American Panda
An incisive, laugh-out-loud contemporary debut about a Taiwanese-American teen whose parents want her to be a doctor and marry a Taiwanese Ivy Leaguer despite her squeamishness with germs and crush on a Japanese classmate.At seventeen, Mei should be in high school, but skipping fourth grade was part of her parents' master plan. Now a freshman at MIT, she is on track to fulfill the rest of this predetermined future: become a doctor, marry a preapproved Taiwanese Ivy Leaguer, produce a litter of babies.With everything her parents have sacrificed to make her cushy life a reality, Mei can't bring herself to tell them the truth--that she (1) hates germs, (2) falls asleep in biology lectures, and (3) has a crush on her classmate Darren Takahashi, who is decidedly not Taiwanese.But when Mei reconnects with her brother, Xing, who is estranged from the family for dating the wrong woman, Mei starts to wonder if all the secrets are truly worth it. Can she find a way to be herself, whoever that is, before her web of lies unravels?

American Panda Details

TitleAmerican Panda
Author
LanguageEnglish
ReleaseFeb 6th, 2018
PublisherSimon Pulse
ISBN-139781481499101
Rating
GenreYoung Adult, Contemporary, Romance, Fiction, Realistic Fiction

American Panda Review

  • Elise (TheBookishActress)
    January 1, 1970
    releasing Feb 6th! And a boost to a five, because I can't look at myself anymore for giving this a four. “You don’t even know what Ying-Na is doing. Everything you hear is a rumor. For all you know, she could be a neurosurgeon married to a billionare tech god.” Or maybe she’s struggling but happy. I kept this thought to myself since my mom wouldn’t understand the value of that life. What a lovely, lovely surprise. American Panda is ownvoices contemporary fic about a Taiwanese-American girl str releasing Feb 6th! And a boost to a five, because I can't look at myself anymore for giving this a four. “You don’t even know what Ying-Na is doing. Everything you hear is a rumor. For all you know, she could be a neurosurgeon married to a billionare tech god.” Or maybe she’s struggling but happy. I kept this thought to myself since my mom wouldn’t understand the value of that life. What a lovely, lovely surprise. American Panda is ownvoices contemporary fic about a Taiwanese-American girl struggling with her strict parents and with trying to carve her own path. And holy crap. It’s awesome.American Panda is chiefly a character study. This is a book that would fail without being underpinned by some freaking fantastic character development, and holy crap, is it. Mei’s character voice is one of the strongest I’ve read in contemporary fiction. Her journey feels so real because she is so multifaceted - Mei works through germaphobia, her passion for dance, her relationship with her brother, and her relationship with Japanese Darren all at once. She even learns to work through her own prejudices against her roomnate, whose name I have somehow forgotten despite how much I love her character, and Ying-Na, whose purpose I will not spoil. The narrative of this book is perfectly balanced between exploring Mei’s struggle with strict parents and not condemming her cultural values as the cause of those parent issues. Gloria Chao is so quick to remind the readership that the issue isn’t her parents strict cultural values - it’s their prioritization of themselves over her. My parents may have done versions of what he was implying, but not in the same tone. It’s so… subtly drawn. The story of American Panda works because it feels so effortless and natural, as if it’s coming straight out of the author’s heart. Gloria Chao's author’s note explictly says this is her personal story, but it’s unecessary: you can absolutely tell just how personal a story this is.I’d honestly say the lead character’s development and the subtlety of the story is the best part, but there are so many moving parts helping the buildup. The perfect balance between comedy and dark elements. The pacing - I found the beginning a bit dull, but it picks up speed quickly. The relationship between Mei and Darren being basically the cutest thing. The focus on Mei's relationship with her brother, Xing. The relationship between Mei and her mom, which basically single-handedly makes American Panda worth the read. A part of me lowkey wants to give this a five and I am so picky with fives. guys, you know I've been trying to read less contemporary because I'm so picky about it, but this... American Panda is going to be one of the best contemporaries of 2018. I never know how to do justice to personal stories like this one, but I can’t recommend this enough. Blog | Goodreads | Twitter | Youtube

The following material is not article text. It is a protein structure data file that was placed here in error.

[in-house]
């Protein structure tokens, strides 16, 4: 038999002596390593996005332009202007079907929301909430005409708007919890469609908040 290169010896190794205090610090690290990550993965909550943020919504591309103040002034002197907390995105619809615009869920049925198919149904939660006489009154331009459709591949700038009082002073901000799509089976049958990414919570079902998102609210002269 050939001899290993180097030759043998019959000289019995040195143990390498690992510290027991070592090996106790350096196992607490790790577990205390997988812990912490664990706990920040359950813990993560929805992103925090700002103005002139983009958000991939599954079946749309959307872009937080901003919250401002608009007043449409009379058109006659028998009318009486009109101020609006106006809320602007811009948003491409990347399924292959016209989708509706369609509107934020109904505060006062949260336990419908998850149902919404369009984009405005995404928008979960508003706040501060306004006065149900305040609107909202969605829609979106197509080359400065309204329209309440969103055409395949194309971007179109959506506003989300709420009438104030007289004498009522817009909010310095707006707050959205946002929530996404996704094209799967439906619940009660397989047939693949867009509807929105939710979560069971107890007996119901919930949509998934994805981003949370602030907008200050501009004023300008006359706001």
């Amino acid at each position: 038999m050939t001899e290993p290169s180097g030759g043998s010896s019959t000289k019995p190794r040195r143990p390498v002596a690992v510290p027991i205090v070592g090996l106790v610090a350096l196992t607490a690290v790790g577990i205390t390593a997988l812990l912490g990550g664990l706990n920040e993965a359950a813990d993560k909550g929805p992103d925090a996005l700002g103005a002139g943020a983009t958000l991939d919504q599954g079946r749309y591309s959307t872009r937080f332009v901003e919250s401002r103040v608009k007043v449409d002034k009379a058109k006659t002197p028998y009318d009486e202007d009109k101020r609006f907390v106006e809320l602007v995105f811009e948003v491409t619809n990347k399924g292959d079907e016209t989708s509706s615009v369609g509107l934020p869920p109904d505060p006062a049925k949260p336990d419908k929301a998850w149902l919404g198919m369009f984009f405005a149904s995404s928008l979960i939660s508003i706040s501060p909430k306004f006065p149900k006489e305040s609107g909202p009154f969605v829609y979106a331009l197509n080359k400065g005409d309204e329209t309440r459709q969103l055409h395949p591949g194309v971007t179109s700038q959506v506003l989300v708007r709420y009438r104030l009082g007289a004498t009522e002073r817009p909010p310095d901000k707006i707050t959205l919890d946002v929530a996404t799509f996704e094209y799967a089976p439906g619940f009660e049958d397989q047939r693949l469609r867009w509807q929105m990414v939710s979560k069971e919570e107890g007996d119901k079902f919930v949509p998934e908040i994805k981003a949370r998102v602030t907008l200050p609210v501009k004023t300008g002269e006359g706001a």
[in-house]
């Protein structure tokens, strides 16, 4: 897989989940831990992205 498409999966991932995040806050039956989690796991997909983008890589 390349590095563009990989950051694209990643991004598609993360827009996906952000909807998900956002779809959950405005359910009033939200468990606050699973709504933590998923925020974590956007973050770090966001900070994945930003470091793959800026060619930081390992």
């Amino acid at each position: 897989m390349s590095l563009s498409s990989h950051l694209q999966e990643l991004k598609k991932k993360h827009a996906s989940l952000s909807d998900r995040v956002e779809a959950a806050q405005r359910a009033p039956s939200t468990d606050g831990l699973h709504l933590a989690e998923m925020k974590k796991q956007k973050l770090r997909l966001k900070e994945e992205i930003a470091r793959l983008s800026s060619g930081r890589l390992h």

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  • Lola
    January 1, 1970